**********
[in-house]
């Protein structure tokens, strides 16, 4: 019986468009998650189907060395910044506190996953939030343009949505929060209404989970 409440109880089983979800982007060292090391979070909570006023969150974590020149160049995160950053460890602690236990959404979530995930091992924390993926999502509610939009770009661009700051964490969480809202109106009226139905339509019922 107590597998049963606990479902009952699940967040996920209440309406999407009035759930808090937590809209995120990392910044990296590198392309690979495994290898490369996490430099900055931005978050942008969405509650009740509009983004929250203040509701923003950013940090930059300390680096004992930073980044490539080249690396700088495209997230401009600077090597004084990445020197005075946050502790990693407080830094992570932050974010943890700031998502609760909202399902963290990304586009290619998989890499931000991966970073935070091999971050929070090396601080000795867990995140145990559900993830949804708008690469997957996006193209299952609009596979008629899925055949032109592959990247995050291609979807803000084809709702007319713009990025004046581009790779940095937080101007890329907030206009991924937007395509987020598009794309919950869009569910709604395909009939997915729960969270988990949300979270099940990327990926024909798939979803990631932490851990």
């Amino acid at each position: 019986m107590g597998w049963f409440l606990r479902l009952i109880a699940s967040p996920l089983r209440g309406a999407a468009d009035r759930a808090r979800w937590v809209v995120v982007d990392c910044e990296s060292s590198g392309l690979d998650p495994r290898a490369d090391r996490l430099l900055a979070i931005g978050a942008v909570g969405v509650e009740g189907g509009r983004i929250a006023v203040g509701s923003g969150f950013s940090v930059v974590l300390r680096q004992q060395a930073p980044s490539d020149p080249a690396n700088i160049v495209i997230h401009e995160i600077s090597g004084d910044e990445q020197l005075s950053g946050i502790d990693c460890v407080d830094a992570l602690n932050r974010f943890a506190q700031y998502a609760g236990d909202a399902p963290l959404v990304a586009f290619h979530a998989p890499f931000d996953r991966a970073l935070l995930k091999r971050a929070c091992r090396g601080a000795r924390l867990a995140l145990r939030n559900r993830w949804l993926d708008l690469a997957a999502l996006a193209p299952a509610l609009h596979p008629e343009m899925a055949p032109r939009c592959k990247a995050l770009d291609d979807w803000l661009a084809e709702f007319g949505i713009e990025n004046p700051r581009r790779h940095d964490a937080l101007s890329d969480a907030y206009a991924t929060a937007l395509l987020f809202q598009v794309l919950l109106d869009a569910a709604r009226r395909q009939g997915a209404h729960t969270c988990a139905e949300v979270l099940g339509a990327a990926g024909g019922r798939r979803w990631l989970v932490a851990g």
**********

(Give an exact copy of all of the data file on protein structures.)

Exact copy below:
[in-house]
């Protein structure tokens, strides 16, 4: 019986468009998650189907060395910044506190996953939030343009949505929060209404989970 409440109880089983979800982007060292090391979070909570006023969150974590020149160049995160950053460890602690236990959404979530995930091992924390993926999502509610939009770009661009700051964490969480809202109106009226139905339509019922 107590597998049963606990479902009952699940967040996920209440309406999407009035759930808090937590809209995120990392910044990296590198392309690979495994290898490369996490430099900055931005978050942008969405509650009740509009983004929250203040509701923003950013940090930059300390680096004992930073980044490539080249690396700088495209997230401009600077090597004084990445020197005075946050502790990693407080830094992570932050974010943890700031998502609760909202399902963290990304586009290619998989890499931000991966970073935070091999971050929070090396601080000795867990995140145990559900993830949804708008690469997957996006193209299952609009596979008629899925055949032109592959990247995050291609979807803000084809709702007319713009990025004046581009790779940095937080101007890329907030206009991924937007395509987020598009794309919950869009569910709604395909009939997915729960969270988990949300979270099940990327990926024909798939979803990631932490851990």
């Amino acid at each position: 019986m107590g597998w049963f409440l606990r479902l009952i109880a699940s967040p996920l089983r209440g309406a999407a468009d009035r759930a808090r979800w937590v809209v995120v982007d990392c910044e990296s060292s590198g392309l690979d998650p495994r290898a490369d090391r996490l430099l900055a979070i931005g978050a942008v909570g969405v509650e009740g189907g509009r983004i929250a006023v203040g509701s923003g969150f950013s940090v930059v974590l300390r680096q004992q060395a930073p980044s490539d020149p080249a690396n700088i160049v495209i997230h401009e995160i600077s090597g004084d910044e990445q020197l005075s950053g946050i502790d990693c460890v407080d830094a992570l602690n932050r974010f943890a506190q700031y998502a609760g236990d909202a399902p963290l959404v990304a586009f290619h979530a998989p890499f931000d996953r991966a970073l935070l995930k091999r971050a929070c091992r090396g601080a000795r924390l867990a995140l145990r939030n559900r993830w949804l993926d708008l690469a997957a999502l996006a193209p299952a509610l609009h596979p008629e343009m899925a055949p032109r939009c592959k990247a995050l770009d291609d979807w803000l661009a084809e709702f007319g949505i713009e990025n004046p700051r581009r790779h940095d964490a937080l101007s890329d969480a907030y206009a991924t929060a937007l395509l987020f809202q598009v794309l919950l109106d869009a569910a709604r009226r395909q009939g997915a209404h729960t969270c988990a139905e949300v979270l099940g339509a990327a990926g024909g019922r798939r979803w990631l989970v932490a851990g």